IndyCar champion almost won one of his ‘worst races’

Alex Palou, Chip Ganassi Racing, IndyCar (Photo by Jonathan Bachman/Getty Images)
Alex Palou, Chip Ganassi Racing, IndyCar (Photo by Jonathan Bachman/Getty Images) /

Alex Palou wasn’t expecting to be a contender at Texas Motor Speedway. At first, he wasn’t. Yet he almost came away with his first IndyCar oval victory.

For just the second time in the 2023 IndyCar season, the series is set for an oval race, with the 107th running of the Indy 500 scheduled for Memorial Day Sunday next weekend.

The season’s first oval race took place at Texas Motor Speedway back in early April, and it was widely considered the most exciting race the series has seen since the June 2015 race at Auto Club Speedway saw a pack race with an all-time record 80 lead changes.

Chip Ganassi Racing’s Alex Palou made his IndyCar debut in 2020 with Dale Coyne Racing and Team Goh, and thanks to a surplus of schedule changes brought on by COVID-19-related restrictions, he made his series debut on the high banks of the Fort Worth, Texas oval. He was ultimately caught up in another driver’s wreck.

In 2021, the series raced twice at the track, and he earned the pole position in the first race by virtue of leading the point standings since qualifying was rained out. He finished that race in fourth place and backed that up with a seventh place finish. He also finished in seventh at the track in 2022.

It’s no secret that Palou has excelled in the road course races. He scored his first career IndyCar podium finish in just his second road course start back in 2020 at Road America, and he earned his first victory in his first start with Chip Ganassi Racing in 2021 at Barber Motorsports Park.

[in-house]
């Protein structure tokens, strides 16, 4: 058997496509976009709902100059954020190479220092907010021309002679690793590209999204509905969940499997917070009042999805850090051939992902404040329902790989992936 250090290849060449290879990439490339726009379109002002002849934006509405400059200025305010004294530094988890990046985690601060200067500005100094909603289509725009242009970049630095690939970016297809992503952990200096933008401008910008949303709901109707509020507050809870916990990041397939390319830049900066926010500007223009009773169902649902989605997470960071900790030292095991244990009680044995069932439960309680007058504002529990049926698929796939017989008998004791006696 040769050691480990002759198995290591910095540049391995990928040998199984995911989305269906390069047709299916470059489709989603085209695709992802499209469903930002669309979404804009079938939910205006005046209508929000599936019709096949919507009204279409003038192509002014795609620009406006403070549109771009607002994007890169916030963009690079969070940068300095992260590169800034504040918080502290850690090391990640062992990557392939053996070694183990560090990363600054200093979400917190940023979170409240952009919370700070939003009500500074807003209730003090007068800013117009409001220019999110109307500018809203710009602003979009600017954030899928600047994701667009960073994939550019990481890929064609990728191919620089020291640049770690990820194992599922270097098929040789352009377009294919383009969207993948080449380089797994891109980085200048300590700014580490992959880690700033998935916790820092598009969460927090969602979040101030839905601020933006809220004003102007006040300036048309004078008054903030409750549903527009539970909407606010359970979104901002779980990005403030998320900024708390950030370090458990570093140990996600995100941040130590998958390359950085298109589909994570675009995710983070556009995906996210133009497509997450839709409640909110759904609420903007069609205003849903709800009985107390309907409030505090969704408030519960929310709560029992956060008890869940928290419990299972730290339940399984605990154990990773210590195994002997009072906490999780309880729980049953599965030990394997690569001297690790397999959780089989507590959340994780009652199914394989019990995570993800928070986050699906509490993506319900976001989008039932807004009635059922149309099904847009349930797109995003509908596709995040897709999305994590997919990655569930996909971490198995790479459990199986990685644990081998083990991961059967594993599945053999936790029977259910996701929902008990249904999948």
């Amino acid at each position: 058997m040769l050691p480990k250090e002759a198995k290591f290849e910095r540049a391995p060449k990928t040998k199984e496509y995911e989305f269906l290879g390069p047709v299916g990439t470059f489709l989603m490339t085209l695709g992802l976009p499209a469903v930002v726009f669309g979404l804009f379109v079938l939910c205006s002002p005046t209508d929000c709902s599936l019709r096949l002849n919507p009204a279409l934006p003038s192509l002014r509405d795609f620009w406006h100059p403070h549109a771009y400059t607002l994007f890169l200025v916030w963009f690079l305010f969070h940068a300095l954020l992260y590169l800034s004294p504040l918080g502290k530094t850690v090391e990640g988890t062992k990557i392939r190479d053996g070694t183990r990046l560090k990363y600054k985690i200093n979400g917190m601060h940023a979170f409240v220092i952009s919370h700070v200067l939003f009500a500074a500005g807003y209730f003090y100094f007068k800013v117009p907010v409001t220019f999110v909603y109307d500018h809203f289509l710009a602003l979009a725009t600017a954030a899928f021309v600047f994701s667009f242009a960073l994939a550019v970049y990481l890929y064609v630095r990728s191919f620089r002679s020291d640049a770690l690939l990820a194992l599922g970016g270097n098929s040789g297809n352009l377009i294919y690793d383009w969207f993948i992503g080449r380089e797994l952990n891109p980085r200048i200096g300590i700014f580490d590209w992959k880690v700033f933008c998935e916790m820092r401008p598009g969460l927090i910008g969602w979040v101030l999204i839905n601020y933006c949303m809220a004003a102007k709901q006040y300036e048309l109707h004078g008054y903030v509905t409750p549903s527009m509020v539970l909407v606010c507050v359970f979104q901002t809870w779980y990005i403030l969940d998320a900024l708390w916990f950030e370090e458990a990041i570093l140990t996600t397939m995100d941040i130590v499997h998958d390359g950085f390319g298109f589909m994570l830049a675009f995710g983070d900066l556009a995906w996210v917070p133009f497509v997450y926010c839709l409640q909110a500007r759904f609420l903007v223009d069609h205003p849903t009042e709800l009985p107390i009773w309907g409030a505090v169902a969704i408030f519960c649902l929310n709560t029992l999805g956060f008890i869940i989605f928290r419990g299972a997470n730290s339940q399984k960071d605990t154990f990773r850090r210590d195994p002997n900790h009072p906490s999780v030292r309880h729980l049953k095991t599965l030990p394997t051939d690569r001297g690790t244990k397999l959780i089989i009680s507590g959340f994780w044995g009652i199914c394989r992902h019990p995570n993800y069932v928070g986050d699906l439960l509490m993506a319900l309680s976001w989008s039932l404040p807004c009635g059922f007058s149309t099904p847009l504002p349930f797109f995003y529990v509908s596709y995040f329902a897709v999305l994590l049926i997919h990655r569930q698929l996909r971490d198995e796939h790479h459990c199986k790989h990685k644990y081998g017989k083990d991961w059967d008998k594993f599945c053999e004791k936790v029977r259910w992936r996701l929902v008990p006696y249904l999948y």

As for the ovals, he is still adjusting. In fact, he expected this year’s race at Texas Motor Speedway to be one of his worst races of the season.

“Honestly, Texas I expected to be one of my worst races of the season,” Palou told Beyond the Flag. “I’ve been struggling there since I started in IndyCar and honestly didn’t feel great during practice and stuff, but in the race I was really confident.”

At first, it looked as though it would be one of his worst, if not his overall worst, as he was a lap down toward the middle of the race. But he ended up leading 22 laps and finishing in third place, a pretty good effort considering his low expectations.

“We had a good car, and we made my first oval podium outside of the 500,” he stated. “So that was really, really special. We were battling there until the end.

“I don’t think we had the ultimate speed that the No. 5 [of Pato O’Ward] and the No. 2 [of Josef Newgarden] had at Texas, but honestly, we were still able to fight a little bit and learn quite a lot. So after that, I was really pleased, and that gave me quite a lot of confidence coming here for the 500.”

Just how much can be applied from Texas Motor Speedway to Indianapolis Motor Speedway? Both are fast ovals, but they are far different in nature.

“Yea, I would say, there is quite a lot of stuff,” Palou said. “I don’t think in terms of setup, but in terms of driving and approach on like overtakes and defending and all that stuff, strategies – it’s really similar to IMS. Super confident after Texas.”